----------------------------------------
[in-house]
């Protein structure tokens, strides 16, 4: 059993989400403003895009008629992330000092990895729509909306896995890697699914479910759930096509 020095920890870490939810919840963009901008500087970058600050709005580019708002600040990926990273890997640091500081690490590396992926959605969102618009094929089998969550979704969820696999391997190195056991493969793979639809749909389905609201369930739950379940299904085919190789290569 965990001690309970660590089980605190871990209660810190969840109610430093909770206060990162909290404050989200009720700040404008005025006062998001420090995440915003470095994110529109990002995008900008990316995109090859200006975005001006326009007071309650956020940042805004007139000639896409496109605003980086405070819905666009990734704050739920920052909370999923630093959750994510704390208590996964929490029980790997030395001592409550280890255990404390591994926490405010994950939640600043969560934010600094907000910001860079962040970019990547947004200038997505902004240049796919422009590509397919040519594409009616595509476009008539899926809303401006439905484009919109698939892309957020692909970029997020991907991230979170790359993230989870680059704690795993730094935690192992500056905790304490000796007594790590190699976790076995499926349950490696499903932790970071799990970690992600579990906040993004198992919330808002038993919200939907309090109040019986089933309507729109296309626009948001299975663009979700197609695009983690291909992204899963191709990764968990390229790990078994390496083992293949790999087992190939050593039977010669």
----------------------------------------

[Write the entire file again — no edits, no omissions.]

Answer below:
[in-house]
């Protein structure tokens, strides 16, 4: 059993989400403003895009008629992330000092990895729509909306896995890697699914479910759930096509 020095920890870490939810919840963009901008500087970058600050709005580019708002600040990926990273890997640091500081690490590396992926959605969102618009094929089998969550979704969820696999391997190195056991493969793979639809749909389905609201369930739950379940299904085919190789290569 965990001690309970660590089980605190871990209660810190969840109610430093909770206060990162909290404050989200009720700040404008005025006062998001420090995440915003470095994110529109990002995008900008990316995109090859200006975005001006326009007071309650956020940042805004007139000639896409496109605003980086405070819905666009990734704050739920920052909370999923630093959750994510704390208590996964929490029980790997030395001592409550280890255990404390591994926490405010994950939640600043969560934010600094907000910001860079962040970019990547947004200038997505902004240049796919422009590509397919040519594409009616595509476009008539899926809303401006439905484009919109698939892309957020692909970029997020991907991230979170790359993230989870680059704690795993730094935690192992500056905790304490000796007594790590190699976790076995499926349950490696499903932790970071799990970690992600579990906040993004198992919330808002038993919200939907309090109040019986089933309507729109296309626009948001299975663009979700197609695009983690291909992204899963191709990764968990390229790990078994390496083992293949790999087992190939050593039977010669």